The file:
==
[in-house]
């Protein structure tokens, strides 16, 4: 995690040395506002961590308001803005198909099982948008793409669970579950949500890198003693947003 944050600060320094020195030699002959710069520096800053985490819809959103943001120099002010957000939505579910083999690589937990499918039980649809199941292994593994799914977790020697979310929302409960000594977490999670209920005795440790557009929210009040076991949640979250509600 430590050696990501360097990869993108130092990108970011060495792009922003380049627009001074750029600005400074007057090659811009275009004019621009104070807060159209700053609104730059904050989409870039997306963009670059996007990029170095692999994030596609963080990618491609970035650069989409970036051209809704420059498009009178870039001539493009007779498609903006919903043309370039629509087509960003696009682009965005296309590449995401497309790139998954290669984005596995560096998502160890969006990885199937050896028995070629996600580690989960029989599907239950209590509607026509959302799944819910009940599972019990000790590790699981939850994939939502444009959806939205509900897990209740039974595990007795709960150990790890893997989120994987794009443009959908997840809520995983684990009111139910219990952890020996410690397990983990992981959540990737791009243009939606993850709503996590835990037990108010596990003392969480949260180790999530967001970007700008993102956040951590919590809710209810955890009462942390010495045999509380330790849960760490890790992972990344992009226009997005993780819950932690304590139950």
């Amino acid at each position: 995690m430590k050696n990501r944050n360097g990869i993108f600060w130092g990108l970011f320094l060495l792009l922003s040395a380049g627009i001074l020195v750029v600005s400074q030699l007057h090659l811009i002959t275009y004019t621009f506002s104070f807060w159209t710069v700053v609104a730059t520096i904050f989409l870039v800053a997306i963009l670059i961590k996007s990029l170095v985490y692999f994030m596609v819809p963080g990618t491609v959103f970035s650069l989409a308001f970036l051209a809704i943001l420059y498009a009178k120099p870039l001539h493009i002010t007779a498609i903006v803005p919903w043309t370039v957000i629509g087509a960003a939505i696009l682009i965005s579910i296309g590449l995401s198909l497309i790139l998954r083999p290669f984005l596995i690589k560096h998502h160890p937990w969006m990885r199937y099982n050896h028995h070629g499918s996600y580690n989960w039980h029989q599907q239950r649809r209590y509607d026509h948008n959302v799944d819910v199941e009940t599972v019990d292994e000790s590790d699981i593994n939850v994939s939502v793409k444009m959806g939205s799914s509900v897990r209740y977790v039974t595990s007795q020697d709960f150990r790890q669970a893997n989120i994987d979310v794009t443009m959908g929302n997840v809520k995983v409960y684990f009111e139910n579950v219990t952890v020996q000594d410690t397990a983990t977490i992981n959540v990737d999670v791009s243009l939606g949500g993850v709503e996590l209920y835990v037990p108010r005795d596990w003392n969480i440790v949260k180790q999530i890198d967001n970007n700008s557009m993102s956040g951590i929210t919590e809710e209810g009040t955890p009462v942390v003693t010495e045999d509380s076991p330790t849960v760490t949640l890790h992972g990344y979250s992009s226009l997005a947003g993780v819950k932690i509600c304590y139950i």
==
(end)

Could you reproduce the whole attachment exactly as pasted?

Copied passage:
[in-house]
């Protein structure tokens, strides 16, 4: 995690040395506002961590308001803005198909099982948008793409669970579950949500890198003693947003 944050600060320094020195030699002959710069520096800053985490819809959103943001120099002010957000939505579910083999690589937990499918039980649809199941292994593994799914977790020697979310929302409960000594977490999670209920005795440790557009929210009040076991949640979250509600 430590050696990501360097990869993108130092990108970011060495792009922003380049627009001074750029600005400074007057090659811009275009004019621009104070807060159209700053609104730059904050989409870039997306963009670059996007990029170095692999994030596609963080990618491609970035650069989409970036051209809704420059498009009178870039001539493009007779498609903006919903043309370039629509087509960003696009682009965005296309590449995401497309790139998954290669984005596995560096998502160890969006990885199937050896028995070629996600580690989960029989599907239950209590509607026509959302799944819910009940599972019990000790590790699981939850994939939502444009959806939205509900897990209740039974595990007795709960150990790890893997989120994987794009443009959908997840809520995983684990009111139910219990952890020996410690397990983990992981959540990737791009243009939606993850709503996590835990037990108010596990003392969480949260180790999530967001970007700008993102956040951590919590809710209810955890009462942390010495045999509380330790849960760490890790992972990344992009226009997005993780819950932690304590139950």
């Amino acid at each position: 995690m430590k050696n990501r944050n360097g990869i993108f600060w130092g990108l970011f320094l060495l792009l922003s040395a380049g627009i001074l020195v750029v600005s400074q030699l007057h090659l811009i002959t275009y004019t621009f506002s104070f807060w159209t710069v700053v609104a730059t520096i904050f989409l870039v800053a997306i963009l670059i961590k996007s990029l170095v985490y692999f994030m596609v819809p963080g990618t491609v959103f970035s650069l989409a308001f970036l051209a809704i943001l420059y498009a009178k120099p870039l001539h493009i002010t007779a498609i903006v803005p919903w043309t370039v957000i629509g087509a960003a939505i696009l682009i965005s579910i296309g590449l995401s198909l497309i790139l998954r083999p290669f984005l596995i690589k560096h998502h160890p937990w969006m990885r199937y099982n050896h028995h070629g499918s996600y580690n989960w039980h029989q599907q239950r649809r209590y509607d026509h948008n959302v799944d819910v199941e009940t599972v019990d292994e000790s590790d699981i593994n939850v994939s939502v793409k444009m959806g939205s799914s509900v897990r209740y977790v039974t595990s007795q020697d709960f150990r790890q669970a893997n989120i994987d979310v794009t443009m959908g929302n997840v809520k995983v409960y684990f009111e139910n579950v219990t952890v020996q000594d410690t397990a983990t977490i992981n959540v990737d999670v791009s243009l939606g949500g993850v709503e996590l209920y835990v037990p108010r005795d596990w003392n969480i440790v949260k180790q999530i890198d967001n970007n700008s557009m993102s956040g951590i929210t919590e809710e209810g009040t955890p009462v942390v003693t010495e045999d509380s076991p330790t849960v760490t949640l890790h992972g990344y979250s992009s226009l997005a947003g993780v819950k932690i509600c304590y139950i």